So, STV has upped the ante in its David versus Goliath battle with ITV that most publicly manifests itself every few days when the ITV network schedule says one thing and the STV one says another.
It’s a battle that has become legal, with ITV plc – which owns most of the ITV network – suing STV Group plc for £38 million (gross) and STV announcing, on Friday, it is countersuing £35 million (also gross).
ITV is claiming STV owes it for programme-making costs, whether STV has chosen to show the programmes or not. STV is claiming ITV owes it for unpaid advertising revenue.
And now, STV is saying that ITV is guilty of an “abuse of video on demand rights and significant prejudicial behaviour”. Strong words, indeed, matching some pretty 'hard ball' stuff from ITV.
STV’s opting-out policy is a strategic move to provide Scottish audiences with Scottish content – though not on a Sunday evening when it’s been a movie that has taken the place of the alternative network fare on offer.
So, perhaps thank goodness it has become legal. Because the overriding impression is of supposed partners having conducted their business on nods, winks and handshakes.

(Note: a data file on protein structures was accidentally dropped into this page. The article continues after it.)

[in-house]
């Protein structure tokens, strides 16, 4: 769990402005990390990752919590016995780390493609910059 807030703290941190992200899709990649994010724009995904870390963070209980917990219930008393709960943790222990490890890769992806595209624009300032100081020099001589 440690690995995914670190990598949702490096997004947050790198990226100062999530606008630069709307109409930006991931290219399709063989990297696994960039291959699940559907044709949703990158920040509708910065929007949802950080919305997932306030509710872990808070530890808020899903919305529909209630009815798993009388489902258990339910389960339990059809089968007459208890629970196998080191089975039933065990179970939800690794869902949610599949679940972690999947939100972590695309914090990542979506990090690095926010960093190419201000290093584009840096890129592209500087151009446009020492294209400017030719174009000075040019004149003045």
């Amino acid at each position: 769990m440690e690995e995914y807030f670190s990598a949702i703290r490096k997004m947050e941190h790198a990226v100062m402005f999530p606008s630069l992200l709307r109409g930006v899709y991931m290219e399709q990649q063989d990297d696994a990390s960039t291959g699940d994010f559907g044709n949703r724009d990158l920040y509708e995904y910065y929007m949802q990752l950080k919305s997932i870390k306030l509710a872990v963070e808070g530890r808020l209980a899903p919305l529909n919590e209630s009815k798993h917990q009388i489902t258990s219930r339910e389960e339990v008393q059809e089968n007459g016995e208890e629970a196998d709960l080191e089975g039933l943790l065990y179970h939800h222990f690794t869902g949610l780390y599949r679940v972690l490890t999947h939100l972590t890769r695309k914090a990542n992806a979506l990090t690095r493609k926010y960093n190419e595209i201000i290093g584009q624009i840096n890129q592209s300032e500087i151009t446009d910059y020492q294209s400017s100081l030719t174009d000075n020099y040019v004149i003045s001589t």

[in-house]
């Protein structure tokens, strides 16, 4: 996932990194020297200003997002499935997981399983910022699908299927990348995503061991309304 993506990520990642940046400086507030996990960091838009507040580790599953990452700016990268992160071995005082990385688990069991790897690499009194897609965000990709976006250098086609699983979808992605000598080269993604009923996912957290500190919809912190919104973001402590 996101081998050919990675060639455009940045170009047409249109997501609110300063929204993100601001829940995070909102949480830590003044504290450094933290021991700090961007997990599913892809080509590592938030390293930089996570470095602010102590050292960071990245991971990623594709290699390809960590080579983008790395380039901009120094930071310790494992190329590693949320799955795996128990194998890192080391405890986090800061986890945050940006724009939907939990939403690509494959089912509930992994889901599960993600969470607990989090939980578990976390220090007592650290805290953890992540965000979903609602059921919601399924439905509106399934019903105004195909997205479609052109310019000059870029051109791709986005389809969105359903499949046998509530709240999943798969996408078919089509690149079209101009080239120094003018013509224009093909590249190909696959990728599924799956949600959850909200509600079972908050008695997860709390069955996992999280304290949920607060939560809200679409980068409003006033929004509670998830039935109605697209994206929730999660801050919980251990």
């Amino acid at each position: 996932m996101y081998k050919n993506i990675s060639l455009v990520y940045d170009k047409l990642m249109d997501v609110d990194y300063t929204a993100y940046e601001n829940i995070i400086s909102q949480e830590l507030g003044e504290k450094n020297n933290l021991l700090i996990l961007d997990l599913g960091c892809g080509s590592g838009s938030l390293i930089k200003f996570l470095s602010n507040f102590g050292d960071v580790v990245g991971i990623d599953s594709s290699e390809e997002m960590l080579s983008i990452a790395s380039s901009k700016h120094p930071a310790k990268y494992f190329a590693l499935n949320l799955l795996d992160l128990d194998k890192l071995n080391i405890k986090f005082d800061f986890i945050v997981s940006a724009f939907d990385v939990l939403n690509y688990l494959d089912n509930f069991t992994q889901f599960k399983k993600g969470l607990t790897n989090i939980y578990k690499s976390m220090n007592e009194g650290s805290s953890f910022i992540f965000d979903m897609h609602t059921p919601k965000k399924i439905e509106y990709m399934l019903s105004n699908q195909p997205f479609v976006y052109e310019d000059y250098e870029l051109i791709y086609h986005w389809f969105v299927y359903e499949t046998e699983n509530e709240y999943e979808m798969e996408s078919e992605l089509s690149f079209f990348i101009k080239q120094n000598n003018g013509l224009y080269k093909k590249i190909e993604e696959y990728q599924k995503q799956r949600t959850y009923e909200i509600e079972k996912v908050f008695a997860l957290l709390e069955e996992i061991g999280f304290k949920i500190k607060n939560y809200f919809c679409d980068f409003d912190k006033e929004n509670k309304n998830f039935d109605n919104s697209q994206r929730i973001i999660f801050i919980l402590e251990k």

In the absence of public displays of unambiguous documentation, one can only assume there is doubt as to who is responsible for paying for the making of a network programme. Either STV has to pay a share or it doesn’t, irrespective of whether or not it chooses to show the end product.
And this latest development – concerning video on demand rights – you’d think would also be the subject of a fairly detailed and clear form of words. But it seems not.
One can only speculate as to what other multi-million pound arrangements have been seemingly left to interpretation, extending all the way to whether ITV has any obligation to sharing any of its network programmes with STV, which – were they to be withdrawn, wholesale, say in a fit of pique – would relegate the current stand-offs to the status of mere skirmish.